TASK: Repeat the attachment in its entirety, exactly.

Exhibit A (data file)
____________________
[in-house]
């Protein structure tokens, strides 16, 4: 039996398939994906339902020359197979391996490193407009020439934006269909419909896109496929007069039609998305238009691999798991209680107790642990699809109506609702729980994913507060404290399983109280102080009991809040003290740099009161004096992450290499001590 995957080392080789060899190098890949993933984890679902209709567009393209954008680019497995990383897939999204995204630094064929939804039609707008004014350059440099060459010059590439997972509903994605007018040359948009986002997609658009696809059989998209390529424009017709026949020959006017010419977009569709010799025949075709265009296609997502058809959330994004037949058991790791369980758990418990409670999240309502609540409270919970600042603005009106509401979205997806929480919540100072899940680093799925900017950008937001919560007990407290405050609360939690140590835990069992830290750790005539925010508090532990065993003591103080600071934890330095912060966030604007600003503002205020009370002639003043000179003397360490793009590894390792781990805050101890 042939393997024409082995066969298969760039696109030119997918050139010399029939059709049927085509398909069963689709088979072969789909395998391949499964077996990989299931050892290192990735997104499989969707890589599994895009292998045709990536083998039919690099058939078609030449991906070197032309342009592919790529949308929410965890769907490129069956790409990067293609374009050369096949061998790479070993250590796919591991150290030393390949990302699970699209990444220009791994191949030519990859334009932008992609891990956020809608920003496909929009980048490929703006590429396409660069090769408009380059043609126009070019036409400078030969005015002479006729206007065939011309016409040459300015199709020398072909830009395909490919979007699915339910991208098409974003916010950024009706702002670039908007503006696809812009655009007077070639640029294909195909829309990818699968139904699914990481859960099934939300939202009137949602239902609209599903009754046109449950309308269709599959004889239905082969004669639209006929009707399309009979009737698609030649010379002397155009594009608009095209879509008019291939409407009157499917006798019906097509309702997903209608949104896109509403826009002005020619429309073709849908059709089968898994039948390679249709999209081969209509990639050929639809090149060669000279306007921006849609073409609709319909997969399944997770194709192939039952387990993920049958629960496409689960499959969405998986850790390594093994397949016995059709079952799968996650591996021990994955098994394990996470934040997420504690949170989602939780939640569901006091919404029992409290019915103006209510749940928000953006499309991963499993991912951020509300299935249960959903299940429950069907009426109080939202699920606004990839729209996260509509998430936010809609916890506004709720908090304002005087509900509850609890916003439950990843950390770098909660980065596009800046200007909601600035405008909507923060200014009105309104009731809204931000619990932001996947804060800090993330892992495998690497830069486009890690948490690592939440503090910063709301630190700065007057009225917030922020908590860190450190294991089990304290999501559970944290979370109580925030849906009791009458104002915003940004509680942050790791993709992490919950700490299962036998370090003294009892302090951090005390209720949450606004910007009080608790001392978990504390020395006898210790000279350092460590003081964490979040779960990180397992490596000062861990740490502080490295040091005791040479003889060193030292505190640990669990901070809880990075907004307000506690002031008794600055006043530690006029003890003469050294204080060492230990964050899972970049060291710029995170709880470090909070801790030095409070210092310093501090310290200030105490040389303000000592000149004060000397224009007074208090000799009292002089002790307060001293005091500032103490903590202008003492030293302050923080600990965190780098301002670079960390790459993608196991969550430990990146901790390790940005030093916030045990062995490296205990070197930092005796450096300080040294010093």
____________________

[in-house]
């Protein structure tokens, strides 16, 4: 039996398939994906339902020359197979391996490193407009020439934006269909419909896109496929007069039609998305238009691999798991209680107790642990699809109506609702729980994913507060404290399983109280102080009991809040003290740099009161004096992450290499001590 995957080392080789060899190098890949993933984890679902209709567009393209954008680019497995990383897939999204995204630094064929939804039609707008004014350059440099060459010059590439997972509903994605007018040359948009986002997609658009696809059989998209390529424009017709026949020959006017010419977009569709010799025949075709265009296609997502058809959330994004037949058991790791369980758990418990409670999240309502609540409270919970600042603005009106509401979205997806929480919540100072899940680093799925900017950008937001919560007990407290405050609360939690140590835990069992830290750790005539925010508090532990065993003591103080600071934890330095912060966030604007600003503002205020009370002639003043000179003397360490793009590894390792781990805050101890 042939393997024409082995066969298969760039696109030119997918050139010399029939059709049927085509398909069963689709088979072969789909395998391949499964077996990989299931050892290192990735997104499989969707890589599994895009292998045709990536083998039919690099058939078609030449991906070197032309342009592919790529949308929410965890769907490129069956790409990067293609374009050369096949061998790479070993250590796919591991150290030393390949990302699970699209990444220009791994191949030519990859334009932008992609891990956020809608920003496909929009980048490929703006590429396409660069090769408009380059043609126009070019036409400078030969005015002479006729206007065939011309016409040459300015199709020398072909830009395909490919979007699915339910991208098409974003916010950024009706702002670039908007503006696809812009655009007077070639640029294909195909829309990818699968139904699914990481859960099934939300939202009137949602239902609209599903009754046109449950309308269709599959004889239905082969004669639209006929009707399309009979009737698609030649010379002397155009594009608009095209879509008019291939409407009157499917006798019906097509309702997903209608949104896109509403826009002005020619429309073709849908059709089968898994039948390679249709999209081969209509990639050929639809090149060669000279306007921006849609073409609709319909997969399944997770194709192939039952387990993920049958629960496409689960499959969405998986850790390594093994397949016995059709079952799968996650591996021990994955098994394990996470934040997420504690949170989602939780939640569901006091919404029992409290019915103006209510749940928000953006499309991963499993991912951020509300299935249960959903299940429950069907009426109080939202699920606004990839729209996260509509998430936010809609916890506004709720908090304002005087509900509850609890916003439950990843950390770098909660980065596009800046200007909601600035405008909507923060200014009105309104009731809204931000619990932001996947804060800090993330892992495998690497830069486009890690948490690592939440503090910063709301630190700065007057009225917030922020908590860190450190294991089990304290999501559970944290979370109580925030849906009791009458104002915003940004509680942050790791993709992490919950700490299962036998370090003294009892302090951090005390209720949450606004910007009080608790001392978990504390020395006898210790000279350092460590003081964490979040779960990180397992490596000062861990740490502080490295040091005791040479003889060193030292505190640990669990901070809880990075907004307000506690002031008794600055006043530690006029003890003469050294204080060492230990964050899972970049060291710029995170709880470090909070801790030095409070210092310093501090310290200030105490040389303000000592000149004060000397224009007074208090000799009292002089002790307060001293005091500032103490903590202008003492030293302050923080600990965190780098301002670079960390790459993608196991969550430990990146901790390790940005030093916030045990062995490296205990070197930092005796450096300080040294010093």